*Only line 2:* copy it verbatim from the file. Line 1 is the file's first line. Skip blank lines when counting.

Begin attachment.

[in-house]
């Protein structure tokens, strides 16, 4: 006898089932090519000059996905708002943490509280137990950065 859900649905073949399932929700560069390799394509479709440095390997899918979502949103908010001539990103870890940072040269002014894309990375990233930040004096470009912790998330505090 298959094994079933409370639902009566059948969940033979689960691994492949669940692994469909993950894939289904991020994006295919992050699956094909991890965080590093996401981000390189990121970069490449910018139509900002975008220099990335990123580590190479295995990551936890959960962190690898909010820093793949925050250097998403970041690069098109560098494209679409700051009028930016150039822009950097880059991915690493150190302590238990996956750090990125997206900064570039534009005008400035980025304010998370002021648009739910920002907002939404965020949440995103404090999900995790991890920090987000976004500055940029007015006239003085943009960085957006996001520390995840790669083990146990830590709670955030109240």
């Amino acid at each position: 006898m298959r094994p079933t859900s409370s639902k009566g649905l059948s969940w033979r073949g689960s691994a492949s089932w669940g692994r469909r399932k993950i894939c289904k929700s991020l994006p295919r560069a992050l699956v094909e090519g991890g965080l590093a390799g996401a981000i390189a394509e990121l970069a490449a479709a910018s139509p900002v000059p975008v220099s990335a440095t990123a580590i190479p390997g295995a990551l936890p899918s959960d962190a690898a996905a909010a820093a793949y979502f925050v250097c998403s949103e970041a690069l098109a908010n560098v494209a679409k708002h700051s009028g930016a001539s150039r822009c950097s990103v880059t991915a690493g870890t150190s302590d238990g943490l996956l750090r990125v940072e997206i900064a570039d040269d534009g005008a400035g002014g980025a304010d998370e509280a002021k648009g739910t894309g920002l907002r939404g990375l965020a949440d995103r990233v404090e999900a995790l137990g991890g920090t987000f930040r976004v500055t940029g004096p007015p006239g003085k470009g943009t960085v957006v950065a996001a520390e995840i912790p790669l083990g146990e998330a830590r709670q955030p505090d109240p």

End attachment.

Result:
């Protein structure tokens, strides 16, 4: 006898089932090519000059996905708002943490509280137990950065 859900649905073949399932929700560069390799394509479709440095390997899918979502949103908010001539990103870890940072040269002014894309990375990233930040004096470009912790998330505090 298959094994079933409370639902009566059948969940033979689960691994492949669940692994469909993950894939289904991020994006295919992050699956094909991890965080590093996401981000390189990121970069490449910018139509900002975008220099990335990123580590190479295995990551936890959960962190690898909010820093793949925050250097998403970041690069098109560098494209679409700051009028930016150039822009950097880059991915690493150190302590238990996956750090990125997206900064570039534009005008400035980025304010998370002021648009739910920002907002939404965020949440995103404090999900995790991890920090987000976004500055940029007015006239003085943009960085957006996001520390995840790669083990146990830590709670955030109240």